I know of at least one supplier that sells offset ink "recycling"
equipment for on-site permanent installation which filters out the paper
dust and solids (ink skins) and blends the ink into black. You may want
to contact the manufacturer of this equipment - Bill Schultz at Semler
Industries in Franklin Park, IL; phone 847/671-5650. They also are
marketing a piece of equipment that processes water based flexo ink.
This is a four stage system with two cross flow filters and two membrane
separations. Shultz is in the process of setting up a demonstration of
the equipment for me to see (a bench top demo system )
They do have installations at a couple of newspapers out east. There is
one at the Wouster (sp?) Gazette in CT and the Providence Journal in RI.
It might be worthwhile to contact Bill to see if you can see the
equipment in action at an actual facility. I requested to see the
equipment installed at a plant, but there is not one close to Chicago.
If you do wind up going to these facilities please give me some feed
As far as your original question about permitting, etc. My only
experience is that the agencies don't quite know how to handle it and
that in some cases where these units are traveling into various states,
the company had to get an air and/or waste disposal permit from
individual states that determined they would required a permit (I
suppose this was a case by case review). Some states did not require a
permit at all. The issue seems to me is that this is both an air and
land permit question.
As far as quality of recycled inks, I have heard mixed reports and seen
good color quality and BAD color quality. In one case the ink turned
out sort of muddy brown when applying 100% recycled ink from this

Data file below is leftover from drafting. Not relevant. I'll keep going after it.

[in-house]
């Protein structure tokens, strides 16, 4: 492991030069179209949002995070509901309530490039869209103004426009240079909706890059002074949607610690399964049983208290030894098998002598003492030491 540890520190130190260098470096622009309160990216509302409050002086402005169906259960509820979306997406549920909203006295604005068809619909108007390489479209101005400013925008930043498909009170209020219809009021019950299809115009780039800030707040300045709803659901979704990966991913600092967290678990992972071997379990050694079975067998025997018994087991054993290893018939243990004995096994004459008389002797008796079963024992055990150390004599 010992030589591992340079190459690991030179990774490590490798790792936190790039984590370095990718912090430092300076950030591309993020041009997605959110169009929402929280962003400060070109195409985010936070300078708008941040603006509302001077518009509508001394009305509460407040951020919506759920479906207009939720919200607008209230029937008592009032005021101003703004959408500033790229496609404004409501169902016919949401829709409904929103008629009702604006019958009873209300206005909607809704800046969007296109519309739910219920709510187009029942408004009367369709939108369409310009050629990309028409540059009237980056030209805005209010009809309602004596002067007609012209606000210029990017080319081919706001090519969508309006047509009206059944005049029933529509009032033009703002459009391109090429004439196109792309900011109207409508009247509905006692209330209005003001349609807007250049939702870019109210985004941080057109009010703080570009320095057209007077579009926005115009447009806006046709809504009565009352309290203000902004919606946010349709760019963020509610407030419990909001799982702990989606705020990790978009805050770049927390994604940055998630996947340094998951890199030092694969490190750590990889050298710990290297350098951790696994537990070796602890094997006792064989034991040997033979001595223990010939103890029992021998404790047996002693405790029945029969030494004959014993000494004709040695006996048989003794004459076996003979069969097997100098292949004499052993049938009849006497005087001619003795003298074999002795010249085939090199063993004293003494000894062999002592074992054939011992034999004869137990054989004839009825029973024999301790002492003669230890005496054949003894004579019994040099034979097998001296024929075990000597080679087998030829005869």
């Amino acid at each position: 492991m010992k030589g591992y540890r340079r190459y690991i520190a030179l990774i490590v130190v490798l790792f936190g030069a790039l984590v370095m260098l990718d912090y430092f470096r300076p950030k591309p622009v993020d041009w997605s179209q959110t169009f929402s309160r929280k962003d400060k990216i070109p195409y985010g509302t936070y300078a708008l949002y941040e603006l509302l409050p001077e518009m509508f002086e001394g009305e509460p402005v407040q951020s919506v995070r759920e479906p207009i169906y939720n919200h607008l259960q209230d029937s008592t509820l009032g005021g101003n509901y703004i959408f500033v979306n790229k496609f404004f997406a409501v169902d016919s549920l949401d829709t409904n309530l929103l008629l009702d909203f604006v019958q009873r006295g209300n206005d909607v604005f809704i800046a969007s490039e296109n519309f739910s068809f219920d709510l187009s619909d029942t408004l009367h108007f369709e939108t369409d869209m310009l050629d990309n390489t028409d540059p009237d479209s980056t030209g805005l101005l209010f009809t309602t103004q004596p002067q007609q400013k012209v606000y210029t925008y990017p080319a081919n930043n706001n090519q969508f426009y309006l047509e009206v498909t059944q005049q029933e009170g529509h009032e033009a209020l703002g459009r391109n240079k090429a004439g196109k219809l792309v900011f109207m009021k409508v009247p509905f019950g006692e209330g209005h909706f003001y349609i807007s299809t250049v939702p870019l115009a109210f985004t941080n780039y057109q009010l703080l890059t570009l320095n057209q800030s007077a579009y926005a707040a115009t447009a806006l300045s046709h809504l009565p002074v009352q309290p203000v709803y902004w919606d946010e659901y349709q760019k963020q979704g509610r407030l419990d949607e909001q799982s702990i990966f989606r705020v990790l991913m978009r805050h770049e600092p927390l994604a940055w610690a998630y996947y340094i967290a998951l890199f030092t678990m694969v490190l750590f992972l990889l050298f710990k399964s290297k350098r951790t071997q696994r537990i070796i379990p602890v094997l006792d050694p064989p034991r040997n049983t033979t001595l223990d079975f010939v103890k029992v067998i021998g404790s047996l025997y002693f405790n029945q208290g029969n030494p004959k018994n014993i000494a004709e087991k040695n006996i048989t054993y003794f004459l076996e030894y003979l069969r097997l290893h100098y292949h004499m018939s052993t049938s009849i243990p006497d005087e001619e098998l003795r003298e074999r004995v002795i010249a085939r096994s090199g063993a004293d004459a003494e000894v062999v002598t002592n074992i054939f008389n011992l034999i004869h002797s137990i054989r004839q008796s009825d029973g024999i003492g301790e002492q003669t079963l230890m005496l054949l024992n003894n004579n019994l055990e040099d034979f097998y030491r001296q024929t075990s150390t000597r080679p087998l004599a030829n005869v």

particular recycler. On the other hand, printers who blend as much as
50% recycled ink have not complained to me about the quality.
I don't have exact quantities about how much any company is recycling,
but the ink types that I know of are w.b. flexo, w.b. packaging gravure,
and offset. I am also currently working with a company outside the U.S.
to develop a 100% recycling technology for solvent based flexo and
gravure ink wastes.
You may want to contact Tom Estock at Quad Graphics (who is also on this
listserv) for more information about what their experience is. I know
they are recycling their inks.
From: Frantz-ENV, George[SMTP:George.Frantz@state.ma.us]
Greetings... some good info flying on ink wastes. Here's a question
based on a project we're considering in New England:
I'm looking for feedback on ink recycling, especially the sort of mobile
unit that pulls a semi up to a printer's dock and recycles many drums of
waste ink into remilled ink and waste.
I'm especially interested in
- regulatory or permit problems encountered,
- how careful or reliable the recycler operators are,
- quality of the recycled inks,
- quantity and type of inks being recycled etc.
Once I get some information on how this process is faring in other
areas, I'll be glad to share the outline of our ideas; who knows, there may be
folks who might want to participate.